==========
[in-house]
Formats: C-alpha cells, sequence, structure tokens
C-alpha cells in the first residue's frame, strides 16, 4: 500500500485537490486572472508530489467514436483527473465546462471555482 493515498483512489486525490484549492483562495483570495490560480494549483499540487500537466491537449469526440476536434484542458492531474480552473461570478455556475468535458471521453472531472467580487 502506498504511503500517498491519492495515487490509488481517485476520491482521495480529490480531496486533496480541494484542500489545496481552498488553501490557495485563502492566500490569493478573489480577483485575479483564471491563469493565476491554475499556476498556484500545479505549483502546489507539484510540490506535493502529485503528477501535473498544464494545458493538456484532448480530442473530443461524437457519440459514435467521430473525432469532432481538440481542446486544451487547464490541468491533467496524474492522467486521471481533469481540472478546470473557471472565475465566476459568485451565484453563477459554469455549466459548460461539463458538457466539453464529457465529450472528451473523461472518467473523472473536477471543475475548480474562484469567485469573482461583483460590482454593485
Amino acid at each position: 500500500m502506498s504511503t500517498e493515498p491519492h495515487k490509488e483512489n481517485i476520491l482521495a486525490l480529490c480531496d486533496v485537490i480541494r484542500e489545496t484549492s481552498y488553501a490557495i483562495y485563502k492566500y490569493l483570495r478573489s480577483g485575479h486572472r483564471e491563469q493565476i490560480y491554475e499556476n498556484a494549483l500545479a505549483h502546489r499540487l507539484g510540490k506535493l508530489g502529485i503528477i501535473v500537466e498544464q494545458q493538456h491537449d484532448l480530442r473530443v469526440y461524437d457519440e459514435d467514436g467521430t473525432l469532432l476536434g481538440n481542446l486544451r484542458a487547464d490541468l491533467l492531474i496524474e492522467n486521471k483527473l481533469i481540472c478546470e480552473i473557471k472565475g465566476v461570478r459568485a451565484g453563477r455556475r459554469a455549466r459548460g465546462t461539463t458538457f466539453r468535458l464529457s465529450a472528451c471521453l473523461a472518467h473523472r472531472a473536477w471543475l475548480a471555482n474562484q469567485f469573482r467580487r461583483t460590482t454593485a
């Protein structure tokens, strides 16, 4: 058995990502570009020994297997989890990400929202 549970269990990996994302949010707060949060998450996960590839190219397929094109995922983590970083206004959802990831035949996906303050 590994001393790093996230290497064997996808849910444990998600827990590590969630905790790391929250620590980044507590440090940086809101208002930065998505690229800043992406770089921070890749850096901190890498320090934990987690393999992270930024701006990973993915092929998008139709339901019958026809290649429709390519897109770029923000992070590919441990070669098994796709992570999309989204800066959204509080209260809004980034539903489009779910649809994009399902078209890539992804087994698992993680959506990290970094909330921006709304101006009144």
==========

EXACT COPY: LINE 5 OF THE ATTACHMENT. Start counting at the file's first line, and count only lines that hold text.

């Protein structure tokens, strides 16, 4: 058995990502570009020994297997989890990400929202 549970269990990996994302949010707060949060998450996960590839190219397929094109995922983590970083206004959802990831035949996906303050 590994001393790093996230290497064997996808849910444990998600827990590590969630905790790391929250620590980044507590440090940086809101208002930065998505690229800043992406770089921070890749850096901190890498320090934990987690393999992270930024701006990973993915092929998008139709339901019958026809290649429709390519897109770029923000992070590919441990070669098994796709992570999309989204800066959204509080209260809004980034539903489009779910649809994009399902078209890539992804087994698992993680959506990290970094909330921006709304101006009144």